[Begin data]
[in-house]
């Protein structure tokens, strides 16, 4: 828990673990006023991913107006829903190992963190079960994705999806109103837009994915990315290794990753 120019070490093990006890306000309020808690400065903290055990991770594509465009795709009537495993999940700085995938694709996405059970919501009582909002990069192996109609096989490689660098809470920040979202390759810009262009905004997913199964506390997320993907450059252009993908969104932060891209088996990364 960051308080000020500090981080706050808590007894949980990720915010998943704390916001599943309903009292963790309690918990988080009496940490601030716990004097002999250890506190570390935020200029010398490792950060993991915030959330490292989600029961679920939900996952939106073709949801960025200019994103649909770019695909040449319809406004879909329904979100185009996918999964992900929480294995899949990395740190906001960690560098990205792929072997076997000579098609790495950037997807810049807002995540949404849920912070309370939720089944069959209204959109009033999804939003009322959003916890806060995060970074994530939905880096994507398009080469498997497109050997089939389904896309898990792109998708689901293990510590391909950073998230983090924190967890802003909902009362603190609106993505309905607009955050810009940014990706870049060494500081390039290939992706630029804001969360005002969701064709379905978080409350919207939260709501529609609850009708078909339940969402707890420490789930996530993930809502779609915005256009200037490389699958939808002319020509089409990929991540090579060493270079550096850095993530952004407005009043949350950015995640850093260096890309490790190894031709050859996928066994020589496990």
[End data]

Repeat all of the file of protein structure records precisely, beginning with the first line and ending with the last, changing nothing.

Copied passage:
[in-house]
């Protein structure tokens, strides 16, 4: 828990673990006023991913107006829903190992963190079960994705999806109103837009994915990315290794990753 120019070490093990006890306000309020808690400065903290055990991770594509465009795709009537495993999940700085995938694709996405059970919501009582909002990069192996109609096989490689660098809470920040979202390759810009262009905004997913199964506390997320993907450059252009993908969104932060891209088996990364 960051308080000020500090981080706050808590007894949980990720915010998943704390916001599943309903009292963790309690918990988080009496940490601030716990004097002999250890506190570390935020200029010398490792950060993991915030959330490292989600029961679920939900996952939106073709949801960025200019994103649909770019695909040449319809406004879909329904979100185009996918999964992900929480294995899949990395740190906001960690560098990205792929072997076997000579098609790495950037997807810049807002995540949404849920912070309370939720089944069959209204959109009033999804939003009322959003916890806060995060970074994530939905880096994507398009080469498997497109050997089939389904896309898990792109998708689901293990510590391909950073998230983090924190967890802003909902009362603190609106993505309905607009955050810009940014990706870049060494500081390039290939992706630029804001969360005002969701064709379905978080409350919207939260709501529609609850009708078909339940969402707890420490789930996530993930809502779609915005256009200037490389699958939808002319020509089409990929991540090579060493270079550096850095993530952004407005009043949350950015995640850093260096890309490790190894031709050859996928066994020589496990």